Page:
BONES OF FOOT
Q.1 Name the tarsal bone of the foot.
- Proximal row: Talus, calcaneum,
- Distal row: Cuboid and medial, intermediate and lateral cuneiform.
Navicular is interposed between the two rows.
Q.2 Name the structures attached to the medial tubercle of the calcaneum.
- Origin of abductor hallucis
- Flexor retinaculum. Anteriorly:
- Origin of flexor digitorum brevis
- Plantar aponeurosis
Q.3 Name the structures attached to the lateral tubercle of the calcaneum.
Origin of abductor digiti minimi.
Q.4 Name the tendons related to peroneal trochlea of calcaneum.
Above: Tendon of peroneus brevis
Below: Tendon of peroneus longus.
Q.5 What are the structures attached to sustentaculum tali?
To its medial margin are attached
- Spring ligament, anteriorly
- Slip from tibialis posterior, in middle
- Superficial fibers of deltoid ligament, along its whole length and
- Medial talocalcaneal ligament, posteriorly
Q.6 What is the structure attached to the tuberosity of navicular bone?
Insertion for tibialis posterior
Q.7 Name the structures related to the plantar groove of cuboid.
- Through groove pass tendon of peroneus longus.
- To posterior ridge, deep fibers of the long plantar ligament.
Q.8 At what time the ossification center for cuboid appears?
Just before or after birth.
Q.9 What are the differences between metacarpal and metatarsal?
|Head and shaft:
||Flattened from side to side
|Dorsal surface of shaft:
||Elongated, flat triangular area
||Cuts sharply and obliquely
Q.10 What are the “accessory bones”?
These are separate small pieces of bone which have not fused with the main bone e.g.,
- Os trigonum (posterior tubercle of talus) and
- Os Vesalianum (tuberosity of the fifth metatarsal).
Q.11 What is ‘bunion’?
It is inflamed adventitial bursa over the head of the first metatarsal bone.
ARCHES OF FOOT
Q.1 Classify the arches of the foot.
- Longitudinal arches:
Two – Medial & Lateral
Q.2 How the arches of the foot are maintained?
- By the configuration of articulating bones forming the arch.
- By the ligaments and muscles binding the adjacent bones and ends of an arch.
- By tendons of muscle that act as a sling and thus help to suspend the arch from above.
- Plantar aponeurosis by connecting anterior and posterior ends of longitudinal arches like a tie beam.
Q.3 What are the functions of arches of foot?
- Rigid support for the weight of the body in standing position.
- As a mobile spring board during walking and running.
- As shock absorbers in jumping.
- Protects the soft tissues of sole of foot.
Q.4 How the medial longitudinal arch is formed?
By calcaneum, talus, three cuneiforms, and three medial metatarsals.
The summit of the arch is formed by talus.
Q.5 How the lateral longitudinal arch is formed?
By the calcaneum, cuboid and lateral two metatarsals.
Q.6 How the transverse arch is formed?
By the bases of the five metatarsals and the adjacent cuboid and cuneiforms of both feet.
Q.7 What are the attachments of spring ligament?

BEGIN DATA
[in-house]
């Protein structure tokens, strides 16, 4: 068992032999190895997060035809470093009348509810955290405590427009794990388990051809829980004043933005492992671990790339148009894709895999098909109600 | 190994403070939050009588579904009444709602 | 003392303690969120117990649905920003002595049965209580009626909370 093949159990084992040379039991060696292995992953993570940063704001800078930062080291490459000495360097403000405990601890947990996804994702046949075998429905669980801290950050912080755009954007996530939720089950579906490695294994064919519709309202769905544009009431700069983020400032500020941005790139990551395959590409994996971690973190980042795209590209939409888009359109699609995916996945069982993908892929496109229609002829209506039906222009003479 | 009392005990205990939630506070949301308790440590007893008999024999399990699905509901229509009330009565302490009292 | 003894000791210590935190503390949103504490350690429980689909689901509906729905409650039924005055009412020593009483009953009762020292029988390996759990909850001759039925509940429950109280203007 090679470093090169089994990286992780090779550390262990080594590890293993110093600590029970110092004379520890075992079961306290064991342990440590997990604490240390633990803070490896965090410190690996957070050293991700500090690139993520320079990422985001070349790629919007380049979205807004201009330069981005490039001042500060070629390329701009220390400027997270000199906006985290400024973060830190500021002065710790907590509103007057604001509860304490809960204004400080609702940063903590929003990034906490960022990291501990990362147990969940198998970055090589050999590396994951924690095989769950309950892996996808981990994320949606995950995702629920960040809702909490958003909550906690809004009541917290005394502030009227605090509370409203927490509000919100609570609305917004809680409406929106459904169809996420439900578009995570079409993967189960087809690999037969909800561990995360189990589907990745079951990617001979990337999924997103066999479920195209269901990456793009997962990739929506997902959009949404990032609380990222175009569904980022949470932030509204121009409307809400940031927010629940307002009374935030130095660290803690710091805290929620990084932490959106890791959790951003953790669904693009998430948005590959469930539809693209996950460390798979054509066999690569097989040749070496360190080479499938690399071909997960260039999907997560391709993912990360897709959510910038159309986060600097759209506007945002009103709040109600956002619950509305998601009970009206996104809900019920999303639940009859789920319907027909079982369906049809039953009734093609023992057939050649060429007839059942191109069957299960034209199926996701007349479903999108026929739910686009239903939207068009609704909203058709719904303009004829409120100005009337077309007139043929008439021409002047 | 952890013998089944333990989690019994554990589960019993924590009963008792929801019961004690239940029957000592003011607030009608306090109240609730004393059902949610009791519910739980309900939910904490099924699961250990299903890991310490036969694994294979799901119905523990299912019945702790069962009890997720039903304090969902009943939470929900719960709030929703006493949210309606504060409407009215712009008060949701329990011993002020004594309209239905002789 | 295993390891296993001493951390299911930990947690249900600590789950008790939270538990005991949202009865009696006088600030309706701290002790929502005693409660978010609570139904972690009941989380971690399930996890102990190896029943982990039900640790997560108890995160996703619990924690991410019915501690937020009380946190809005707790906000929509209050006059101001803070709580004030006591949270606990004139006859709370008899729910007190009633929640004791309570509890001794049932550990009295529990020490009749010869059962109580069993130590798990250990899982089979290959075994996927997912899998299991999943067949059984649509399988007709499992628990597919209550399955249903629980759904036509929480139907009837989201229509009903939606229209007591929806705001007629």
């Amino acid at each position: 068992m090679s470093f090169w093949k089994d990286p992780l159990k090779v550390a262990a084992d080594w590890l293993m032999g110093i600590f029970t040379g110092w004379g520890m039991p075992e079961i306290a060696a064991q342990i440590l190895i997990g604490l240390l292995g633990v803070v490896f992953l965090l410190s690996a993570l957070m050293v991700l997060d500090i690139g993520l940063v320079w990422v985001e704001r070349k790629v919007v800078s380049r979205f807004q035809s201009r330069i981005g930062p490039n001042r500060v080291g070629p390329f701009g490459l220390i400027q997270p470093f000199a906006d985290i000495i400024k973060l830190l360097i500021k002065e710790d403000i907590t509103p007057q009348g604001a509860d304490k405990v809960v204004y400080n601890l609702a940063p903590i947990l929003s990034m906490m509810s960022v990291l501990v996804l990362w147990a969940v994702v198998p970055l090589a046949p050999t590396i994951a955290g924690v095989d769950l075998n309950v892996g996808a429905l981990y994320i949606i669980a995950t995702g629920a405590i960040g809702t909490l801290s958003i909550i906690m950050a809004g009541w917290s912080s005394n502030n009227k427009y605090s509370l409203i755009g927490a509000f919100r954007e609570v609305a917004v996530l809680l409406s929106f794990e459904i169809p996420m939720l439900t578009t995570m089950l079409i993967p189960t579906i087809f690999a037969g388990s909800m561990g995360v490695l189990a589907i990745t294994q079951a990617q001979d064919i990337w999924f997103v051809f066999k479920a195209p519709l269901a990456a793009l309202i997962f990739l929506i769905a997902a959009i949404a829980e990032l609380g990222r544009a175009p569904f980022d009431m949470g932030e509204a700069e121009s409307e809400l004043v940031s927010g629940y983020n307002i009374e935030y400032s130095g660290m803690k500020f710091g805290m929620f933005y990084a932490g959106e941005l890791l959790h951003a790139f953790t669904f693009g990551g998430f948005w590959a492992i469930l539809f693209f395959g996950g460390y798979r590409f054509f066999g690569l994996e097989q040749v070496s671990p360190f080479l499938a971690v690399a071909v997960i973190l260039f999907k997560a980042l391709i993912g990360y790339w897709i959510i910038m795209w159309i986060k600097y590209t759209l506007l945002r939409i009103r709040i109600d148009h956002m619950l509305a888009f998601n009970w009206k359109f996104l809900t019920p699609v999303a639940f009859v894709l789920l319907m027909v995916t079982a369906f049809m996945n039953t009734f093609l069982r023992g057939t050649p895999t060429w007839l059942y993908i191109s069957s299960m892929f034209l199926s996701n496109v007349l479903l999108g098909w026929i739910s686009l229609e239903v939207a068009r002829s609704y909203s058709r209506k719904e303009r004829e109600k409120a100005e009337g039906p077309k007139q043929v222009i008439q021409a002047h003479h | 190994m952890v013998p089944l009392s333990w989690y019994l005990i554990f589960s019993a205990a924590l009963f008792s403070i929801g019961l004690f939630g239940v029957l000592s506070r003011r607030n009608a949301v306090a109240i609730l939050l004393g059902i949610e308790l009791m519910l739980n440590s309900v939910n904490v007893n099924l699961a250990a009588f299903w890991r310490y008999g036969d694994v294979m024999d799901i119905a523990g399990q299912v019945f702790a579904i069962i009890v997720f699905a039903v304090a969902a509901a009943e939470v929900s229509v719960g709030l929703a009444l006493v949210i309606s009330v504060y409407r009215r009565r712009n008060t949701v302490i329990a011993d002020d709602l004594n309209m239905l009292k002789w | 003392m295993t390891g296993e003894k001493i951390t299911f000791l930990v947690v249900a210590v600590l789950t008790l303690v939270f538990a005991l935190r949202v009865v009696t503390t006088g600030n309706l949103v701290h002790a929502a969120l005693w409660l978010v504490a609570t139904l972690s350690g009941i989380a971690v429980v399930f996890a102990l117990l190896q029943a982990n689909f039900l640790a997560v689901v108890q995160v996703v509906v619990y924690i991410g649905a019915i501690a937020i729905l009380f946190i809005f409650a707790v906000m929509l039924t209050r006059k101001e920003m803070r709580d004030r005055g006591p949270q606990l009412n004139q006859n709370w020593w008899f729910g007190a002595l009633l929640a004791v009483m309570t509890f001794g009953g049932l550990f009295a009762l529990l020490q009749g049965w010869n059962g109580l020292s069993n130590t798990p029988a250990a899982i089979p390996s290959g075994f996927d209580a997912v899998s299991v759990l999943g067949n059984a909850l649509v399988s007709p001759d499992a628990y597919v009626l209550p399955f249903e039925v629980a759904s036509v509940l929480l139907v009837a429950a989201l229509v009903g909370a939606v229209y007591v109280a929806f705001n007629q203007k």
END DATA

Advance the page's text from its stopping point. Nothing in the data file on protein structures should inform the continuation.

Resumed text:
It passes from anterior magin of sustentaculum tali of calcaneus to plantar surface of navicular bone.
Q.8 What are the attachments of long plantar ligament?
It is attached posteriorly to the plantar surface of the calcaneus in front of lateral and medial tubercles and anteriorly to the plantar surface of cuboid distal to groove for peroneus longus.
Q.9 Which structures maintain the medial longitudinal arch?
The bony configuration does not contribute to the maintenance of this arch.
– The medial part of the plantar aponeurosis acts as a tie beam.
– The plantar calcaneonavicular (‘spring’) ligament supports the head of the talus and forms intersegmental ties (connect adjacent bones).
– Medial half of the flexor digitorum brevis and abductor hallucis act as tie beams (connect ends of arch)
– Tibialis anterior, tibialis posterior, and flexor hallucis longus act by forming sling and suspend the arch.
Q.10 How the lateral longitudinal arch of the food is maintained?
– The short plantar ligament, long plantar ligament and dorsal ligaments form intersegmental ties.
– Lateral part of the plantar aponeurosis acts as a tie beam.
– The peroneus longus and peroneus brevis muscles form the slings.
– Lateral half of the flexor digitorum brevis and abductor digiti minimi act as tie beam.
Q.11 How the transverse arch of the foot is maintained?
Tarsal and metatarsal bones contribute to maintaining the concavity of the arch.
– Ligaments that bind together the cuneiforms and the bases of the metatarsals form intersegmental ties.
– Superficial and deep transverse metatarsal ligaments act as tie beams.
– The peroneus longus and tibialis posterior form slings.
– Abductor hallucis acts as a tie beam.
Q.12 What are the deformities of the foot resulting from defects of the longitudinal arches of the foot?
- Pes planus (Flat foot):
Due to flattening of the longitudinal arch, in particular the medial arch.
- Pes cavus (High arched foot):
The congenital form is probably due to the shortness of the plantar fascia (aponeurosis). The acquired form can be due to contracture of the intrinsic muscles of the foot.
Q.13 What is the ‘talipes deformity’ of the foot?
In talipes, the foot no longer lies in the plantigrade position. The person walks either on the heels or on the toes. When he walks on the heel the condition is known as talipes calcaneus while walking on the toes is known as talipes equinus. In both these conditions, the foot may be inverted (varus) or everted (valgus).
Q.14 What is Hallus valgus?
In hallux valgus, there is a lateral deviation of the great toe at the metatarsophalangeal joint. More common in women than men.
Q.15 What is ‘Hammer toe’?
The affected toe is hyperextended at the metatarsophalangeal and distal interphalangeal joint and flexed at the proximal interphalangeal joint.